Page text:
Safdie’s donation to his alma mater is one of the most extensive collections in Canada and features never-before-seen materials from more than 300 projects, including the thesis that inspired the iconic Habitat 67, designed as the Canada Pavilion for the 1967 World Exposition
Consisting of over 100,000 pieces, including loose sketches, sketchbooks, models, drawings and correspondence related to unbuilt and built projects across the globe, Safdie’s collection represents one of the most extensive and thorough individual collections of architectural documentation in Canada. Included is the original model and master copy of his McGill undergraduate thesis, ‘A Case for City Living’, which inspired his design for the Habitat 67 residence – a major exhibition built for Expo 67 in Montreal, and a turning point in modern architecture.
The centerpiece of the archive will be Safdie’s personal apartment at the iconic Habitat 67 housing complex. The four-module duplex unit will serve as a resource for scholarly research, artist-in-residence programs, exhibitions, and symposia, thereby expanding the impact of the collection. Fondation Habitat 67, a non-profit foundation, will collaborate with McGill on the preservation and maintenance of the apartment as part of its mandate to promote the property for public educational activities. Habitat 67 was designated a National Heritage Building by the Quebec Ministry of Culture in 2009.
“On behalf of the McGill community, I would like to express our gratitude to Moshe Safdie for his remarkable gift. This is a historic moment for McGill. One of the most influential and important architectural archives in the world, from one of our most celebrated graduates, will forever be a part of our University.”
Suzanne Fortier, McGill Principal
Moshe Safdie noted, “I have always valued the great education I received at McGill that has guided me through my professional life. Moreover, Canada has embraced and supported me, making possible the realization of several seminal projects. It is therefore fitting that McGill, Quebec, and Canada will be the home of my life’s work.”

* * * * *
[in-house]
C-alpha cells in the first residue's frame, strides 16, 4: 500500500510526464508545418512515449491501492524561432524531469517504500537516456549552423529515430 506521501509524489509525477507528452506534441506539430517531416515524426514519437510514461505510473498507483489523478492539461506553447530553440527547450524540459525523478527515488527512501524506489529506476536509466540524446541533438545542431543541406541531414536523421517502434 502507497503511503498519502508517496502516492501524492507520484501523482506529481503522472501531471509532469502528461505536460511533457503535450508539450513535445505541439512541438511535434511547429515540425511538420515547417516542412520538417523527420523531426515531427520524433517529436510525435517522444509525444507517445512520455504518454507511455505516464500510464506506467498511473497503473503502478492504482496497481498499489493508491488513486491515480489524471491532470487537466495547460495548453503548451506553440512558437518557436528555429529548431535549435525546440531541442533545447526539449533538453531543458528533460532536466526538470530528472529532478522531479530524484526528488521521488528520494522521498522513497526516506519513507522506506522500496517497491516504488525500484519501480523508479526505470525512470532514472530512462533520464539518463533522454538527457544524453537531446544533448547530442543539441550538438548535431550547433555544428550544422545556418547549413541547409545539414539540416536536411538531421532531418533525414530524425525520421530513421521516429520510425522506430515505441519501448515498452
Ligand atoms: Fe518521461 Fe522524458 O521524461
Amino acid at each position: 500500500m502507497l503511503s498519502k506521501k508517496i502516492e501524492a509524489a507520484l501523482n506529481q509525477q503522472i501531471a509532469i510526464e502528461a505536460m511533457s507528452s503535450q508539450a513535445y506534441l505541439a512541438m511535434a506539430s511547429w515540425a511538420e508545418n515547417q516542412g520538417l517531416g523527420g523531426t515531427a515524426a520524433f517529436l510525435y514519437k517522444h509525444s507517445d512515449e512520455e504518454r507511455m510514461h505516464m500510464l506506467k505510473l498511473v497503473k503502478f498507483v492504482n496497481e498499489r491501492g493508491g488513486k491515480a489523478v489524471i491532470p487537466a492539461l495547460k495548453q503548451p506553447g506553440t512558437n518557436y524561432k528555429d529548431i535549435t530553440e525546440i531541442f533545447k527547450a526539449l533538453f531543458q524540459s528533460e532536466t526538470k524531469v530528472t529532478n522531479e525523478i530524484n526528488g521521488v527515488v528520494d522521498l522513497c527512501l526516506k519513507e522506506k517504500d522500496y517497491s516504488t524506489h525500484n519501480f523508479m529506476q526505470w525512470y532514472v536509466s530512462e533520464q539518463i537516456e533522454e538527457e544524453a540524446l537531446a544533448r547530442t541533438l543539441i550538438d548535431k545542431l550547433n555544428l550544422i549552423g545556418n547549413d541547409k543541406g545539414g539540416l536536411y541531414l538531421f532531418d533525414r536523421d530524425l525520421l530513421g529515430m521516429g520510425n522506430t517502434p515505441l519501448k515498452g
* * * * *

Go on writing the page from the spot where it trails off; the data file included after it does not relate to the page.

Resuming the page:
“Safdie’s gift of his extensive archive positions the McGill Library as a serious player among the world’s great architecture collections. This gift will deepen the Library’s collaboration with the University’s teaching and research programs, particularly at the Peter Guo-hua Fu School of Architecture. Student engagement with primary material will inspire fresh examination, perspectives, and discussion relevant to course themes.”
C. Colleen Cook, McGill’s Trenholme Dean of Libraries
Accompanied by extensive personal correspondence, textual and audio-visual material, the archive offers multiple opportunities for students, researchers, and architects to investigate both the building projects of Moshe Safdie, and the humanistic underpinnings behind his philosophy and approach. Archived within McGill’s John Bland Canadian Architecture Collection, Safdie’s works will be the largest of the Collection’s nearly 100 fonds, with 5,000 square feet of storage space dedicated to house it.
About the Moshe Safdie Archive
Safdie’s archive was first initiated in 1992 by John Bland, who was the Director of the McGill School of Architecture during Safdie’s student years; it became public in 1996 under the direction of Dr. Irena Murray, then Chief Curator of Rare Books and Special Collections. The archive documents the progression of Safdie’s career from his first unpublished university papers and projects through more than 50 years of architectural practice.